Me, I love strong female protagonists! That’s why I wrote INDELIBLE.
Indelible, The Twixt book 1 by Dawn Metcalf
Coming in September 2013 from Harlequin Teen

Joy Malone is strong. An Olympic hopeful in Level 9 gymnastics, she left that world after her mother left the family and hasn’t been training in over a year. Friends, career, clear purpose and happy family: gone. Now Joy cares most about her best friend, Monica, her older brother, Stef, and her depressed father—votes are still out about how she feels about Mom—and is struggling to make this year better than the last while also trying to keep some things safely the same. So when Joy is accidentally pulled into a magical world of monsters and intrigue, immortal honor and revenge, she doesn’t let it take over her life, she meets it head-on, willing to risk anything to keep her family and friends safe. She may not have a pointy stick, but she has her wits, her resourcefulness, and her heart—along with a(n un)healthy dose of wariness and cynicism, deeply afraid of making mistakes.

And this is why Joy makes a lot of mistakes.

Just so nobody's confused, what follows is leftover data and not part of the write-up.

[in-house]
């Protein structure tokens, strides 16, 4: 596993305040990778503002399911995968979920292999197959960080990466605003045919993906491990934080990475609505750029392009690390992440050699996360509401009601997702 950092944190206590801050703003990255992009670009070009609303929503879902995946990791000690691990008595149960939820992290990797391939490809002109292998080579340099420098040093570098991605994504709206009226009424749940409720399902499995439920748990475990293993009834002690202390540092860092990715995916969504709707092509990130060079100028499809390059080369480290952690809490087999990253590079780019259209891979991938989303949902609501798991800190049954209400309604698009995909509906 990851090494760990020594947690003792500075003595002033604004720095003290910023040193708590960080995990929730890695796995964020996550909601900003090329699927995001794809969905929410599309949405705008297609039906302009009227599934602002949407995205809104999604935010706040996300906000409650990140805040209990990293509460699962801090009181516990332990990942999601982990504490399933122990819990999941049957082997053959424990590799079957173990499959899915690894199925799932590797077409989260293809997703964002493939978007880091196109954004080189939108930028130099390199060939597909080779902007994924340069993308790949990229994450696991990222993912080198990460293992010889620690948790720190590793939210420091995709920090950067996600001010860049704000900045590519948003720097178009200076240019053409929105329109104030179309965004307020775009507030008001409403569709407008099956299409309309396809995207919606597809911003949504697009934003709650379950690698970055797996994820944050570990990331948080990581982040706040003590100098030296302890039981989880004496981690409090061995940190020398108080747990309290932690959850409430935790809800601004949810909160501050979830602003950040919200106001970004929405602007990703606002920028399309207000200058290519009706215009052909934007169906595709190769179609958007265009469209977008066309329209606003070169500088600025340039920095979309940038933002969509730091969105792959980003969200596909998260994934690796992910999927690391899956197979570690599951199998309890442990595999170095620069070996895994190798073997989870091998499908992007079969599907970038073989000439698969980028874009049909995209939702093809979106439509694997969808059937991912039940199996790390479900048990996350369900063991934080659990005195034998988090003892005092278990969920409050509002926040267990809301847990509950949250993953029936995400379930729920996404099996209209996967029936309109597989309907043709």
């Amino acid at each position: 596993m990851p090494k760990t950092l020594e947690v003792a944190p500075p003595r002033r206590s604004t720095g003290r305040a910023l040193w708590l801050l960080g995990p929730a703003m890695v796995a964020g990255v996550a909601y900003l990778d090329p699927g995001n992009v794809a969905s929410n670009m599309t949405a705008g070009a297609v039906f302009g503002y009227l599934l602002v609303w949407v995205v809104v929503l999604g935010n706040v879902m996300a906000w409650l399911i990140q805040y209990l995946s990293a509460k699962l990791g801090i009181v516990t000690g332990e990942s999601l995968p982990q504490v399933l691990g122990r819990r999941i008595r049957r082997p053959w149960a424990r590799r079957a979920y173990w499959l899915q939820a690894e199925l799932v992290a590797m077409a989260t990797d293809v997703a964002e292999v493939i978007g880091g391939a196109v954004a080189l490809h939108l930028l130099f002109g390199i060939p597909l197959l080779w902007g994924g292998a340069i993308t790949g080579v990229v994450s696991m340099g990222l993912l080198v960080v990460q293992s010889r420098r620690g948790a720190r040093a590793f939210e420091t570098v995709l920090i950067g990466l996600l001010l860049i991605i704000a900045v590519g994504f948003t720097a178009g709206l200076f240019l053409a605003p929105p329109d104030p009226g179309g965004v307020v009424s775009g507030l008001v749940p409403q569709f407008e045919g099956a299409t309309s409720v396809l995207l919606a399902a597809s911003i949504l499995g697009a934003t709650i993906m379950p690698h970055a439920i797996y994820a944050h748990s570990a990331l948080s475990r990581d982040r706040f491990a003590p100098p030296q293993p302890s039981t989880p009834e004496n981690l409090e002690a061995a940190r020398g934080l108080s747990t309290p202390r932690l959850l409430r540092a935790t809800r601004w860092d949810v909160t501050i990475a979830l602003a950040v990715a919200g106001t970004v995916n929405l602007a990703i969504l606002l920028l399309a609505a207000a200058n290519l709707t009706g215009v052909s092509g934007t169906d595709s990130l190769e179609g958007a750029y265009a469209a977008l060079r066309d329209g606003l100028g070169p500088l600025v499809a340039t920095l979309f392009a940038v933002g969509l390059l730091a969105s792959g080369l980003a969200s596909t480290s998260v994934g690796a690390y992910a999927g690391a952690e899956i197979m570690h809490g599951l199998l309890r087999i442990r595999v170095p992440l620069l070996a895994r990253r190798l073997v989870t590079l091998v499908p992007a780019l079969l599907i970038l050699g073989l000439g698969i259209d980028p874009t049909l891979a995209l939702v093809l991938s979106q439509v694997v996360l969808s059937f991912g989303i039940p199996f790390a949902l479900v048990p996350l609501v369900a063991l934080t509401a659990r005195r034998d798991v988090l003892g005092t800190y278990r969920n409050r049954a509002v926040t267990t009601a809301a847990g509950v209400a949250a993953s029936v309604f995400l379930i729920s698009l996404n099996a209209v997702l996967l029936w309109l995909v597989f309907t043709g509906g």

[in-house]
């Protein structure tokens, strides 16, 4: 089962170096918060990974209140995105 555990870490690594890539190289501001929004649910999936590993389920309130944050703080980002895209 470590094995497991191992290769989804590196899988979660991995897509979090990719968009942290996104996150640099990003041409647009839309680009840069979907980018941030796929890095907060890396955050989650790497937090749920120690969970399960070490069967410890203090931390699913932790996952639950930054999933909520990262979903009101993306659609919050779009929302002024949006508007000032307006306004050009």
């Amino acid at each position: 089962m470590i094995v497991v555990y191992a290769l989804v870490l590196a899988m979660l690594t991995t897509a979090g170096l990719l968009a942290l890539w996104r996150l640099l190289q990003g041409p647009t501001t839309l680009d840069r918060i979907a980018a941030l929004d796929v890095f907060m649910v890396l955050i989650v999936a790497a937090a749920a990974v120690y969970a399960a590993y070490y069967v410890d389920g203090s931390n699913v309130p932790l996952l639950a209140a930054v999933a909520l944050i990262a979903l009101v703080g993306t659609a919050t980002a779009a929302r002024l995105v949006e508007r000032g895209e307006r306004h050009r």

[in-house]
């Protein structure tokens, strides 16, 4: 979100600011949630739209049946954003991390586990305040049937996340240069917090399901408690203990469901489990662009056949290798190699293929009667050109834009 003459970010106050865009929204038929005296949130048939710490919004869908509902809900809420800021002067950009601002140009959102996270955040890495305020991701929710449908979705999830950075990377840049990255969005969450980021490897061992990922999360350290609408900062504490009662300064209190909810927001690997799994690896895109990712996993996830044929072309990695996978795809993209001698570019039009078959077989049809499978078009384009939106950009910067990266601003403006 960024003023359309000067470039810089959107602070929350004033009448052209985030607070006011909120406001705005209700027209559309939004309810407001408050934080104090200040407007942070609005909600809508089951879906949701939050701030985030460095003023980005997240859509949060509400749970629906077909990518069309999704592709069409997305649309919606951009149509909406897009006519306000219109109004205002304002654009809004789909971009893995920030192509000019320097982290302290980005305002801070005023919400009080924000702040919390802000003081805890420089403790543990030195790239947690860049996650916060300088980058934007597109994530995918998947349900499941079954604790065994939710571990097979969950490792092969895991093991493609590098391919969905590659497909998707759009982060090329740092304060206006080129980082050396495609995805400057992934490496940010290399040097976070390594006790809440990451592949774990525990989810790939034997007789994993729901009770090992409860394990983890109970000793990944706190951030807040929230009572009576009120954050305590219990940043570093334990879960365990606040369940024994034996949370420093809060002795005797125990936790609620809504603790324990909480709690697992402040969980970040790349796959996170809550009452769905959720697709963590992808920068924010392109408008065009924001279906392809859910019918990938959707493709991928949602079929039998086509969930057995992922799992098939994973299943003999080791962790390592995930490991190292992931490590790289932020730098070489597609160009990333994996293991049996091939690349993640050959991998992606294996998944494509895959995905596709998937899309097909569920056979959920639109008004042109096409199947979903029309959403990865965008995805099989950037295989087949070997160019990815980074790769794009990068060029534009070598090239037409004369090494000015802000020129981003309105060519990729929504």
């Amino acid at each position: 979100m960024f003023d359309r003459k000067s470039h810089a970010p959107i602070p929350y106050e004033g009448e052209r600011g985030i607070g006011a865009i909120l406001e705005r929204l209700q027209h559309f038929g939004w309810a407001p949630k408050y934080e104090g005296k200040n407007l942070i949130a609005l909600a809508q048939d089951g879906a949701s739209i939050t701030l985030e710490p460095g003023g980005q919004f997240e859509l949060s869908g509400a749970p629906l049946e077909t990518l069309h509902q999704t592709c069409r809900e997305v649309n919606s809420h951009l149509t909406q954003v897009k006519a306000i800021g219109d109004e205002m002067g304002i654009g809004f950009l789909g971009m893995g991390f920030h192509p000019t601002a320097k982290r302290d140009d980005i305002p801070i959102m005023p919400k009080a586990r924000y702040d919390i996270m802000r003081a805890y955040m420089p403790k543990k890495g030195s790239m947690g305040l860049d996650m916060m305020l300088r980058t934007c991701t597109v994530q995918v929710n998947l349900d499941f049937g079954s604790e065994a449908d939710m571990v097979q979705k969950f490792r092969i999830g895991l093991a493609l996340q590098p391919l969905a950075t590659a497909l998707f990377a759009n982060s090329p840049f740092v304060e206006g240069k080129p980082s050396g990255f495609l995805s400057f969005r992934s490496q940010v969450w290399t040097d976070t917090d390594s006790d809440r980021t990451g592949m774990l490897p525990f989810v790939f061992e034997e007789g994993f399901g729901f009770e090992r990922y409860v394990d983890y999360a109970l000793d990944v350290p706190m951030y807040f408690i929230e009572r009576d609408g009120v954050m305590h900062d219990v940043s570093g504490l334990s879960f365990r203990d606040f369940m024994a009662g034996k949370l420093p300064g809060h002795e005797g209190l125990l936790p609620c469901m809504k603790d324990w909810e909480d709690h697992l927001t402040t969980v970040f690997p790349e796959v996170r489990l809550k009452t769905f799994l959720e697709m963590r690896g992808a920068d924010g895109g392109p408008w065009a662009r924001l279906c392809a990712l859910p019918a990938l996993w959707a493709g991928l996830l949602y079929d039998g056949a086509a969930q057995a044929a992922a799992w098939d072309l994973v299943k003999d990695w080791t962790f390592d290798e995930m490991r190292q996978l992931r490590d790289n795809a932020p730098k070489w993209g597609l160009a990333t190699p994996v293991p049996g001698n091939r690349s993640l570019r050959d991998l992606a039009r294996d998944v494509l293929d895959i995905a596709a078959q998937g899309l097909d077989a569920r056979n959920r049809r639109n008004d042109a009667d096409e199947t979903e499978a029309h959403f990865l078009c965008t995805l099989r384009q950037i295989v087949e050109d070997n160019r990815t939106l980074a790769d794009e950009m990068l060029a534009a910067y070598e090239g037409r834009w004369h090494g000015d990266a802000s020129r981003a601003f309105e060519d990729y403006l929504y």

Yet making mistakes is where strength is truly tested.
Joy makes mistakes. Indelible Ink makes mistakes. Invisible Inq and Kurt and Graus Claude make mistakes. In fact, everyone in INDELIBLE makes some sort of mistake and Joy is the one I’m most proud of because she admits when she’s screwed up, she speaks up, and that’s one of the strongest things that anyone can do. There’s strength in that vulnerability when you admit that you were wrong, that you don’t know the right answer, and that you don’t know what to do. She’s scared sometimes and wrong sometimes and suspicious and angry and cruel sometimes—all those not-so-heroic things that real heroes feel—and she deals with it. And, sometimes, she even asks for help. That’s what makes Joy stronger when everyone else is throwing around magic and knucklebones and straight razor blades. She trusts herself enough to get over herself, learning to trust others because sometimes, being strong isn’t what’s best. Leaning on friends isn’t a weakness. Admitting fears isn’t a crime. And when she’s held answerable for her actions, she accepts it and does something about it. INDELIBLE is written for strong girls who might not know how strong they really are.
And that’s a strength I admire, no pointy sticks necessary.
INDELIBLE by Dawn Metcalf is due out by Harlequin Teen July 30, 2013.

Once Upon A Time…
…there was a headstrong fairy princess and a frog with an axe. But that’s another story.
My name is Dawn Metcalf and I write dark, quirky, and sometimes humorous speculative fiction. My debut novel, LUMINOUS, is a YA paranormal fantasy by Dutton Books and my next novel, INDELIBLE, is due out summer of 2013 by Harlequin Teen.